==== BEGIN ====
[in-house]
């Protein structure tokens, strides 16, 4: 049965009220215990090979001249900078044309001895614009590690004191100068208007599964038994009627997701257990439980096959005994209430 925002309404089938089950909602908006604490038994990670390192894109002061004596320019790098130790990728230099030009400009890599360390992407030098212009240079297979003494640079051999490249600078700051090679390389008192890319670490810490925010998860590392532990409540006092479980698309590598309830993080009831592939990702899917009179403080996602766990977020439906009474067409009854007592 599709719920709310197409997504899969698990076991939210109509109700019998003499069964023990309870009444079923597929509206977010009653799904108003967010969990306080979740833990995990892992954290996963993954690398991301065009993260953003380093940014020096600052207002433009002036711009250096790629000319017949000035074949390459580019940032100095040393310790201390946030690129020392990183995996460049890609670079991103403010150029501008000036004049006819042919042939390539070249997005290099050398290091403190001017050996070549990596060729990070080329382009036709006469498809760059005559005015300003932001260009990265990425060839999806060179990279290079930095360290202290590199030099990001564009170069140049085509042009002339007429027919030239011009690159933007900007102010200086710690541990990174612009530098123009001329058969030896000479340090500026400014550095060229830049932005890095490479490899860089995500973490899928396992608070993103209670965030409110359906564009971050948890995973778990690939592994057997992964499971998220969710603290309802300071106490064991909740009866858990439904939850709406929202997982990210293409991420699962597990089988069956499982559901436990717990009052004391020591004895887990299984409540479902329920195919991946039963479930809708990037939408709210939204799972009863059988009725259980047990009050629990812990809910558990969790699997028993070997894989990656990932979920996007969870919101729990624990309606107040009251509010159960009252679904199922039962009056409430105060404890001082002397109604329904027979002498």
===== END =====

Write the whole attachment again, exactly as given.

[in-house]
């Protein structure tokens, strides 16, 4: 049965009220215990090979001249900078044309001895614009590690004191100068208007599964038994009627997701257990439980096959005994209430 925002309404089938089950909602908006604490038994990670390192894109002061004596320019790098130790990728230099030009400009890599360390992407030098212009240079297979003494640079051999490249600078700051090679390389008192890319670490810490925010998860590392532990409540006092479980698309590598309830993080009831592939990702899917009179403080996602766990977020439906009474067409009854007592 599709719920709310197409997504899969698990076991939210109509109700019998003499069964023990309870009444079923597929509206977010009653799904108003967010969990306080979740833990995990892992954290996963993954690398991301065009993260953003380093940014020096600052207002433009002036711009250096790629000319017949000035074949390459580019940032100095040393310790201390946030690129020392990183995996460049890609670079991103403010150029501008000036004049006819042919042939390539070249997005290099050398290091403190001017050996070549990596060729990070080329382009036709006469498809760059005559005015300003932001260009990265990425060839999806060179990279290079930095360290202290590199030099990001564009170069140049085509042009002339007429027919030239011009690159933007900007102010200086710690541990990174612009530098123009001329058969030896000479340090500026400014550095060229830049932005890095490479490899860089995500973490899928396992608070993103209670965030409110359906564009971050948890995973778990690939592994057997992964499971998220969710603290309802300071106490064991909740009866858990439904939850709406929202997982990210293409991420699962597990089988069956499982559901436990717990009052004391020591004895887990299984409540479902329920195919991946039963479930809708990037939408709210939204799972009863059988009725259980047990009050629990812990809910558990969790699997028993070997894989990656990932979920996007969870919101729990624990309606107040009251509010159960009252679904199922039962009056409430105060404890001082002397109604329904027979002498």